Dams and Landslides

House of cards: China’s development rush may be behind slew of geological disasters, says scientist

(July 9, 2010) The potential environmental fallout from China’s super-heated development may be putting lives at risk, says a Chinese geologist in an exclusive report for Probe International.

Fan Xiao, chief engineer of the Regional Geology Investigation Team of the Sichuan Geology and Mineral Bureau, says a recent landslide that struck the Dazhai Village in the southwestern province of Guizhou that killed 99 people may be the latest example.

Though the official Chinese media is blaming torrential rainfall for the deadly landslide, the nearby Guangzhao dam may have been the fundamental cause.

According to Fan, the previous day’s severe rainfall was likely the final straw that sent the land mass sliding into the dam’s reservoir, but the reservoir itself may have caused an increase in seismic activity and destabilized the surrounding land, making the landslide almost inevitable. In fact, according to reports, the town’s villagers experienced earthquake-like tremors before the deadly landslide—with a number of houses in the town visibly cracked as a result of the tremors. The villagers have, for the past year, been voicing their concerns about a potential landslide without response by officials.

Through a well known geological phenomena called reservoir-induced seismicity (RIS), large reservoirs are known to induce earthquakes by shifting land masses and permeating fault lines and karst formations with their water. Fan Xiao is an expert in the field and, like many other scholars, thinks that the Zipingpu dam likely triggered the 2008 earthquake in Sichuan that killed some 90,000.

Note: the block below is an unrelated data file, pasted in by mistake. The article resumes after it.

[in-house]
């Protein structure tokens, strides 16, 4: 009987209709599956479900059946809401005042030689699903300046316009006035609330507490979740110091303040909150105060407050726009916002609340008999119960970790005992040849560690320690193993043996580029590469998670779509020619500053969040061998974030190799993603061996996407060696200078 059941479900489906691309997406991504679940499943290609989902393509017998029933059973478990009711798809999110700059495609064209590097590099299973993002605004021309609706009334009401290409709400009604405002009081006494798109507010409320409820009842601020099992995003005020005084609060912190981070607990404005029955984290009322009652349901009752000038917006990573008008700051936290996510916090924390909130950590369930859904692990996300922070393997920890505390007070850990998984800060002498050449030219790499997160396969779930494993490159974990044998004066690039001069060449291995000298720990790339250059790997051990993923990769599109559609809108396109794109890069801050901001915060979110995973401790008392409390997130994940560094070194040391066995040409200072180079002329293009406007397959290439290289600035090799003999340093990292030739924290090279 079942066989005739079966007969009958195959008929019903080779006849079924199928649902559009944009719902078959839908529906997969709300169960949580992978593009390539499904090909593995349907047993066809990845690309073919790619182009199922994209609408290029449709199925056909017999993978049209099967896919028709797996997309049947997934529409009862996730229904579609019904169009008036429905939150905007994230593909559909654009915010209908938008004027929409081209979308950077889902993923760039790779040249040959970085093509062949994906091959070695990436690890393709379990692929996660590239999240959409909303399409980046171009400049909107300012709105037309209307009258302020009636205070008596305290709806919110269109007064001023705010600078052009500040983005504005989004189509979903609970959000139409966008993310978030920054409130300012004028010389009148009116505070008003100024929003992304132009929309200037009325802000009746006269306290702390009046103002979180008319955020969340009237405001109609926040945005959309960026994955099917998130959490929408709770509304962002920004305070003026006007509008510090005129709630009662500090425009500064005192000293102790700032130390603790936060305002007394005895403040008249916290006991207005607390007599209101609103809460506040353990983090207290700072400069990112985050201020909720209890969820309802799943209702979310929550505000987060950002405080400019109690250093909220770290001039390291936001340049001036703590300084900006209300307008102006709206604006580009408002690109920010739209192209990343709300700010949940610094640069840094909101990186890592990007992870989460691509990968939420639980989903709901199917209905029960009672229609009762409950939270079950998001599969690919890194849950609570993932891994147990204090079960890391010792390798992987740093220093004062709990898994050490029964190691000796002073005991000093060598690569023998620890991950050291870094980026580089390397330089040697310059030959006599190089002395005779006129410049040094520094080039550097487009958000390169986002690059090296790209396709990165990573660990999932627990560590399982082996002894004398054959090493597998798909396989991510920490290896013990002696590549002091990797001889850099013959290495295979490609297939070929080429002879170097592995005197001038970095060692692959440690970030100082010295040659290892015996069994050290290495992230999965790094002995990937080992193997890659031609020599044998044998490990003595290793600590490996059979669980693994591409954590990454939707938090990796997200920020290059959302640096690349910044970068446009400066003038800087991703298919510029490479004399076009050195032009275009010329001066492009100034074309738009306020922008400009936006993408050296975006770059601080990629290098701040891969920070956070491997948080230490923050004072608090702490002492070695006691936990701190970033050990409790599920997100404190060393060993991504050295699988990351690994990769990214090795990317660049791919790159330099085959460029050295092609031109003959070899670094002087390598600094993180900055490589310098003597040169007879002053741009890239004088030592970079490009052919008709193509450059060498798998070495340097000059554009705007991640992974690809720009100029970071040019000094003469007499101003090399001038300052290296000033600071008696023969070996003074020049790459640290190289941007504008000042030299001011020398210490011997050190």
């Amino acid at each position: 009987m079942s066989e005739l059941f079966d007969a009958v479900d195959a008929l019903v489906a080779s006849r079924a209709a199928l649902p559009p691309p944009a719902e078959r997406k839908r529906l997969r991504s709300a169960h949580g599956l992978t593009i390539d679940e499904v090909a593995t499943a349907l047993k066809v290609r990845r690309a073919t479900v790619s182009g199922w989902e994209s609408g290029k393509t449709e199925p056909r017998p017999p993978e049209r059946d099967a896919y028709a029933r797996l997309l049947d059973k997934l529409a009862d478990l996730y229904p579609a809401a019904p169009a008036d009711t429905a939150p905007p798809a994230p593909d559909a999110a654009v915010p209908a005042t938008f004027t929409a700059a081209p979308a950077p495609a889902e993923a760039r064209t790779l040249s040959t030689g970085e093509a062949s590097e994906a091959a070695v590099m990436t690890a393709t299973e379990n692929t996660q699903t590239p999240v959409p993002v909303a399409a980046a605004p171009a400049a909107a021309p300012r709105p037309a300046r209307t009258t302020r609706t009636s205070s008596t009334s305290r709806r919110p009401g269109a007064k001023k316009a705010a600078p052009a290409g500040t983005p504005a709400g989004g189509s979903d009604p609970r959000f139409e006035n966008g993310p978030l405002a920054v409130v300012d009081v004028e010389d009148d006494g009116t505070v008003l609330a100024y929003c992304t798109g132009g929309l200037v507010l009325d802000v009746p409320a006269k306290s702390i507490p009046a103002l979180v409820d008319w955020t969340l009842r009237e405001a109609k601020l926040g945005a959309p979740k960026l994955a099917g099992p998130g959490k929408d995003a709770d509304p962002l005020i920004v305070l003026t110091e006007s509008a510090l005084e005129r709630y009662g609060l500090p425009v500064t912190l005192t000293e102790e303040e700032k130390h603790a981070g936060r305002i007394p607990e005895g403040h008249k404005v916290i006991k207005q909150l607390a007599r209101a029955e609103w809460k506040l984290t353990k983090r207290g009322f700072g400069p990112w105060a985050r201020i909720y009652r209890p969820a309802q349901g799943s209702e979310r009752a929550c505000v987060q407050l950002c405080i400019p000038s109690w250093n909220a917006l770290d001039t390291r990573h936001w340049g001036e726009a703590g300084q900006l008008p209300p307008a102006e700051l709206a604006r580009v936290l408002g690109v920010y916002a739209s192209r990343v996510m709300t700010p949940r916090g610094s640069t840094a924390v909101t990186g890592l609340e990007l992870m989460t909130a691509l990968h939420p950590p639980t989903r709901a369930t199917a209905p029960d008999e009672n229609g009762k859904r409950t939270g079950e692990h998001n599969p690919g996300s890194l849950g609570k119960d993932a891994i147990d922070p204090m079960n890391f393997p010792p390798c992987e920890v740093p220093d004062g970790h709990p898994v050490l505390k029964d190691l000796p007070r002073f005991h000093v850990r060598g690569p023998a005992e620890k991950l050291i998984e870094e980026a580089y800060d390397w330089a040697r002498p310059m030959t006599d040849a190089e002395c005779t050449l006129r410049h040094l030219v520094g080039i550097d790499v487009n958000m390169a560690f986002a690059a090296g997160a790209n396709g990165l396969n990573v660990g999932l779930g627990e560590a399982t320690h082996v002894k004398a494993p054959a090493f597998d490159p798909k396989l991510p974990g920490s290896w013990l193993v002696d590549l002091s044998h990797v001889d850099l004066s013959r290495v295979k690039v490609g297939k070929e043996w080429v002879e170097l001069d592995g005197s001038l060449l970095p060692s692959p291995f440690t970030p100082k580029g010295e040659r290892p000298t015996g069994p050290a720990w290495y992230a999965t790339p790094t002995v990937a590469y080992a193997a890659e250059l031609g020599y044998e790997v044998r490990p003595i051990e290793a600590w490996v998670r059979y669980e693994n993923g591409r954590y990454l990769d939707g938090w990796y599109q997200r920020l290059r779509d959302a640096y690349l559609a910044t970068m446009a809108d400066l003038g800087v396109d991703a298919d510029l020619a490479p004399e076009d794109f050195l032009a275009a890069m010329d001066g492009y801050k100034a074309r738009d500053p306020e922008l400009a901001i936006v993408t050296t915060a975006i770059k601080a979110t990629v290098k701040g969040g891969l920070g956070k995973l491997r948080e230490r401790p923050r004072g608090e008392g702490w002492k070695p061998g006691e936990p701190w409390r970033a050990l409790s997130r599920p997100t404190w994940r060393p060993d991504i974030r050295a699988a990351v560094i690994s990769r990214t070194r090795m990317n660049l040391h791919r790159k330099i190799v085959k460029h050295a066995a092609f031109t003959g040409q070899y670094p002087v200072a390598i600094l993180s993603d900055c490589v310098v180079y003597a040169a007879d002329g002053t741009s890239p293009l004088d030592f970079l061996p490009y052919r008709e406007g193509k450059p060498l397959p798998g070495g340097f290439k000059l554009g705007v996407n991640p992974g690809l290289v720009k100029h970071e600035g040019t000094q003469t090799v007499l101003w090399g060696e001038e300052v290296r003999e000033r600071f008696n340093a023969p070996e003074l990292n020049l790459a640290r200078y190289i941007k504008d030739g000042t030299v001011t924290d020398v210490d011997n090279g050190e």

Rising and falling reservoir levels are also known to induce landslides by saturating and loosening shoreline around the reservoir’s edge. This phenomena is plaguing the Three Gorges reservoir, which has suffered many deadly landslides since the dam was completed.

Back at the Dazhai Village, the facts seem to substantiate the villagers concerns that seismic activity increased as a result of the dam, which then induced the landslide: according to Fan Xiao, since the dam’s reservoir began filling in 2007, both the intensity and frequency of seismic activity in the area has increased.  As many as 1,299 earthquakes were recorded between December 2007 and August 2008. Of those, 20 were large enough to be felt by local people, with the largest measuring 3.2 on the Richter scale, he says.

Fan says the region’s geology of karst mountains and valleys makes it particularly prone to geological disasters such as landslides, land subsidence, mountain collapses and seismic activity.

More worrying, though, is Fan’s warning that the risk from geological disasters are on the rise across the country as a result of the construction frenzy—pointing to a recent train derailment in Jiangxi Province, and a mud-rock flow at the Changheba dam and a mountain collapse at the construction site of the Pubugou dam—both in Sichuan province. He says the country’s blistering pace of development in recent years is the likely reason for this rise in geological disasters.

Furthermore, says Fan, regions experiencing some of the worst geological disasters have never been identified as “high risk zones”—and, as a result, lack proper monitoring facilities and effective measures to ensure public safety.

“Human activity,” he says, “is likely to exacerbate known geological risks and create new risks where none existed before.”

This means, says Fan, that government officials need to enforce stricter standards for feasibility projects and establish a system of accountability for the owners and builders of such projects.

Read the full report, here.

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